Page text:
While handcrafting running shoes for the University of Oregon track team he coached, Nike founder Bill Bowerman used a waffle iron to melt the rubber soles. He and his team were delighted to find that the waffle shape afforded them unexpected traction. It's a beautiful piece of Nike lore, but someone could have held a gun to my head, threatening to shoot unless I explained why those little squares were on the stairs at Niketown, and I'd never have guessed they were a tribute to Nike's waffle-bottomed origins (another irrefutable argument for gun control). I shudder to think of the loss to the sports world and the beauty of Niketown's steps had Mr. Bowerman owned a microwave or a double boiler.
I also needed coaching to hear the sounds of the different sports that they pipe into each section. One area had a tape of beach volleyball noises. It had a lot of grunting and, if you listened really carefully, you could hear someone rubbing zinc oxide on their nose. Another section had weightlifting noises. I tried to buy the album.
There were huge video screens showing Nike commercials over and over again, as well as stacks of gym mats on dollies, cushioned barbell replicas, weight benches, and giant golf tees to sit on. You need to sit down there. You might even want to bring a cot. I was exhausted -- and I wasn't even shopping.
There are more types of Nike footwear than there are guinea pigs named "Snowball." Niketown Los Angeles has display racks full of shoes specifically for hiking, climbing, golf, basketball, running, volleyball, skateboarding, soccer, and wrestling. I didn't buy any because they didn't have a pair specifically designed for my sport, which is sitting.
I thought of buying a pair of basketball shoes, but I was afraid I wouldn't qualify. What if I told the store clerk I wanted a basketball shoe and he asked how often I played and I had to sheepishly confess that the last time had been about two years ago and he sent me over to the shame section in the corner where I was forced to purchase a pair of big, blue, fuzzy slippers with a swoosh mark on them? I couldn't risk it.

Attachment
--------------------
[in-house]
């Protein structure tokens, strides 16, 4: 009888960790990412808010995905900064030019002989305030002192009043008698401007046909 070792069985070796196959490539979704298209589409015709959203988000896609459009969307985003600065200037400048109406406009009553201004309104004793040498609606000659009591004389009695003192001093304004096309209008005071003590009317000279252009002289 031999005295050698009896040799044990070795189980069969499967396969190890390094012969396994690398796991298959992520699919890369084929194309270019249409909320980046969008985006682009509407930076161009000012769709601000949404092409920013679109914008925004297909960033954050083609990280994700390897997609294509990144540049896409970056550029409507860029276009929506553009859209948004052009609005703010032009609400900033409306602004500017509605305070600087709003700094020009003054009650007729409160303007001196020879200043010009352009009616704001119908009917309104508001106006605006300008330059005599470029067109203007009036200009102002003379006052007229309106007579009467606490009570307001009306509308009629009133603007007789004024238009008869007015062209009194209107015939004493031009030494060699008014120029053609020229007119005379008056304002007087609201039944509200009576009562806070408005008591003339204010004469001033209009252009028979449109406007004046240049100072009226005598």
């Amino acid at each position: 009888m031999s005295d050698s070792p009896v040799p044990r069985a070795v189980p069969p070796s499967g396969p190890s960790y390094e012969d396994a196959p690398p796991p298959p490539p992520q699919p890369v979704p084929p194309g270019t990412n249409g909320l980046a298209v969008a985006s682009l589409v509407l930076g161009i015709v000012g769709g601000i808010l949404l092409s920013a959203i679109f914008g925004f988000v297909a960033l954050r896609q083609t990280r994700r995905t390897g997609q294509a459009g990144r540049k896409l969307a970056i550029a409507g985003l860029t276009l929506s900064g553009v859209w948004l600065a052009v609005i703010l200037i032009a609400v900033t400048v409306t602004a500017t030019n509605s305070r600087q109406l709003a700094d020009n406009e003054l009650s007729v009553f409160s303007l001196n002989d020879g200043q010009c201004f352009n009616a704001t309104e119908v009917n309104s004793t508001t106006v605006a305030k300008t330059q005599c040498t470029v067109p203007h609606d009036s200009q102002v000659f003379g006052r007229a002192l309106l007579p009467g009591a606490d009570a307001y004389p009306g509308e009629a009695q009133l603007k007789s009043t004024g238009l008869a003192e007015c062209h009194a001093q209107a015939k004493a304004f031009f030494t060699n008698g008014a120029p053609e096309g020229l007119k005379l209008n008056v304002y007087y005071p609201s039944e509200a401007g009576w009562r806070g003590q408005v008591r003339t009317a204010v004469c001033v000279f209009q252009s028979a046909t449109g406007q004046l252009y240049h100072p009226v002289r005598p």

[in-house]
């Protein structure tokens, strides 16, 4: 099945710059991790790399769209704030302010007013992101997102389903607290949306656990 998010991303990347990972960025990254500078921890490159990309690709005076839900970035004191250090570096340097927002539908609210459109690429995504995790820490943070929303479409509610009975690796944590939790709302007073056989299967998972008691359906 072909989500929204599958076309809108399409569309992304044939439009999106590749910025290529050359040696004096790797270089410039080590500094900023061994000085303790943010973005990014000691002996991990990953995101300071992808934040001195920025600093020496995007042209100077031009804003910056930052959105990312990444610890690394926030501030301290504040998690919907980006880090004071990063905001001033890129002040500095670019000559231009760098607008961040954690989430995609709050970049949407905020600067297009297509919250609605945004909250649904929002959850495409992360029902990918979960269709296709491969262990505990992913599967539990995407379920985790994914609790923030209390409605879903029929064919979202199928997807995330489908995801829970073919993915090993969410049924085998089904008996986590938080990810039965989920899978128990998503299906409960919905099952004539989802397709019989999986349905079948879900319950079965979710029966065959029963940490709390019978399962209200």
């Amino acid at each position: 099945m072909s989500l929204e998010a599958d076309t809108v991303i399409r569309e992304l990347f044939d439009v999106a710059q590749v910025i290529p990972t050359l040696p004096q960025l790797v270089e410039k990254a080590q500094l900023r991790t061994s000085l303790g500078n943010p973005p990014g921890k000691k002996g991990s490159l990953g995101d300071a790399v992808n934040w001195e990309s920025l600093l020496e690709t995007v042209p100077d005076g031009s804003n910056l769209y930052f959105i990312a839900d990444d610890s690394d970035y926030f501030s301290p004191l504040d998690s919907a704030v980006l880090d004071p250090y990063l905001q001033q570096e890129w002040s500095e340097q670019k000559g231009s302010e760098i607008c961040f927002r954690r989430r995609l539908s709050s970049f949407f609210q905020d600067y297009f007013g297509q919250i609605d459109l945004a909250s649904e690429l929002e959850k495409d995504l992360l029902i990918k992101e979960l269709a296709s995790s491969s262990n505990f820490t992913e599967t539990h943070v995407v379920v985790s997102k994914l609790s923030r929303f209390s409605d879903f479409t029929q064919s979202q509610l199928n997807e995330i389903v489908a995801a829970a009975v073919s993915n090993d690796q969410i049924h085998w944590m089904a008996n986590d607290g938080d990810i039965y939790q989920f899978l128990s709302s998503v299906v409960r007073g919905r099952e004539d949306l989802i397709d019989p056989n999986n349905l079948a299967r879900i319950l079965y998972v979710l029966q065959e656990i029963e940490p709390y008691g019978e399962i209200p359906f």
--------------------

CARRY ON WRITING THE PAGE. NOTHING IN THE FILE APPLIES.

Besides, the shoes themselves now look like they require special care. One pair looked like you had to punch in an access code to lace them. Some, I'm certain, require their own gym membership. I couldn't help wondering if volleyball shoes would just seize up if you tried to play basketball in them.
I saw a display with a pair of the gold running shoes that Nike designed for Olympic sprinter Michael Johnson. The marketing and special events manager told me that, since Michael Johnson ran around the curved track in only one direction, his running shoes were made so they'd both slant in the same direction. The millisecond edge that technology gains him could be worth millions of dollars. Using Nike technology to improve my four-and-a-half block (each way) walk time to my foster kid's kindergarten, on the other hand, is simply not cost-effective.
Nike shoes are not cheap and not even especially attractive, yet they go like hotcakes. I think it's a "dress for success" thing. For example, I admire Jackie Joyner-Kersee's success on many levels. I want to be like her. I see a picture of her with that machine body and Nike shoes, and I think, "Which one of those can I have right now?" Since even my face muscles aren't as strong as hers, I guess it's the shoes.
In fact, most of us look so unlike the athletes we are wanna-being that sporting attire identical to theirs only serves to highlight our obvious physical differences. I am never, for example, going to be like Michael Jordan. This is an ugly fact that I must live with each day. I can wear sneakers just like his, I can even stick my tongue out whenever I make an aggressive move to the basket, but I am never going to be like Michael Jordan. On the other hand, he makes $30 million a year in the arena and another $40 million away from it. On the off chance that wearing his sneakers could grant me a small fraction of that success, it could be worth it.
I take size eight.